Since the broadly neoliberal reforms of the 1980s, debates about the future of higher education have been a contest over the rightful mission of universities. From the corporatisation of public research in the USA’s Bayh-Dole Act (1980), to the reputation markets produced through the UK’s RAE/REF, and the quasi-markets produced through Australia’s demand-driven Unified National System of higher education, economistic language has been central to the pronouncements of both advocates and critics of these reforms. Formalised economics has long been recognised as the unifying language of politics, with behavioural economists checking the grammar of Homo economicus.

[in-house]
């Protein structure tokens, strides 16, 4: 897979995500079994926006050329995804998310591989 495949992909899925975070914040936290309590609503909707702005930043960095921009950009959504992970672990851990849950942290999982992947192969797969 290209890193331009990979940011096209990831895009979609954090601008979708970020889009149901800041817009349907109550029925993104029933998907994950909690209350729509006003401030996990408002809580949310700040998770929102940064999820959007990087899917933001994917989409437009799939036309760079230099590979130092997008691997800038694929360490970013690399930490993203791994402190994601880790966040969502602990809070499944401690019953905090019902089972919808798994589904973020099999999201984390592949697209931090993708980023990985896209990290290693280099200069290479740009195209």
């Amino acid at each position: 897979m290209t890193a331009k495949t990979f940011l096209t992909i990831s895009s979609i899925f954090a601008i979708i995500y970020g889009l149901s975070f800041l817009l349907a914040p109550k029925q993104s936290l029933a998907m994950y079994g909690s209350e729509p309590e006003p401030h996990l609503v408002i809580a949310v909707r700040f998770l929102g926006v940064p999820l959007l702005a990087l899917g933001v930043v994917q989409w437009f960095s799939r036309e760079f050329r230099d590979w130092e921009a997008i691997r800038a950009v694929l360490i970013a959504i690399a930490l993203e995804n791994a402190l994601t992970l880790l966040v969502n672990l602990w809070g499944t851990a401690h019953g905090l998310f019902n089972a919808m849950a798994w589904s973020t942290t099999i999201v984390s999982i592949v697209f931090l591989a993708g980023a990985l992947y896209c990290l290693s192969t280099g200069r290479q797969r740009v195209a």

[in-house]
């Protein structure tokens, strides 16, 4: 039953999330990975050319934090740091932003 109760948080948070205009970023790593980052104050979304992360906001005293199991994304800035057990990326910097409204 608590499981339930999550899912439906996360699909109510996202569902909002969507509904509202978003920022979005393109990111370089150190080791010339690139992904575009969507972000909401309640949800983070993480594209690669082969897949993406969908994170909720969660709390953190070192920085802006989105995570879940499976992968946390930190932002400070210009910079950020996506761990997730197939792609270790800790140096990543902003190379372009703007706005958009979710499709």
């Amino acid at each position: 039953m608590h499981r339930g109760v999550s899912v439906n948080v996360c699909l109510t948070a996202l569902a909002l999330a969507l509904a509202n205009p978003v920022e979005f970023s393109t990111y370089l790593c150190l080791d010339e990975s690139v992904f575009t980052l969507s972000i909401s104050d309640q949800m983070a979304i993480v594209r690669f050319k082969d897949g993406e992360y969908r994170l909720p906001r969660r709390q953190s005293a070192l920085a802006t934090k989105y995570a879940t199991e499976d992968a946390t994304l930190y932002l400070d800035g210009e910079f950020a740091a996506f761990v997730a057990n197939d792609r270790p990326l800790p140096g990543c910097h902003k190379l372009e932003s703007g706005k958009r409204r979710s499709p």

By contrast, the study of institutional culture in higher education has been much slower to develop as a unified or even comparative practice. The sociology of academia has long been associated with the names of Max Weber, Robert Merton, Edward Shils, then Pierre Bourdieu, Mary Henkel, Tony Becher and Paul Trowler. However, these…
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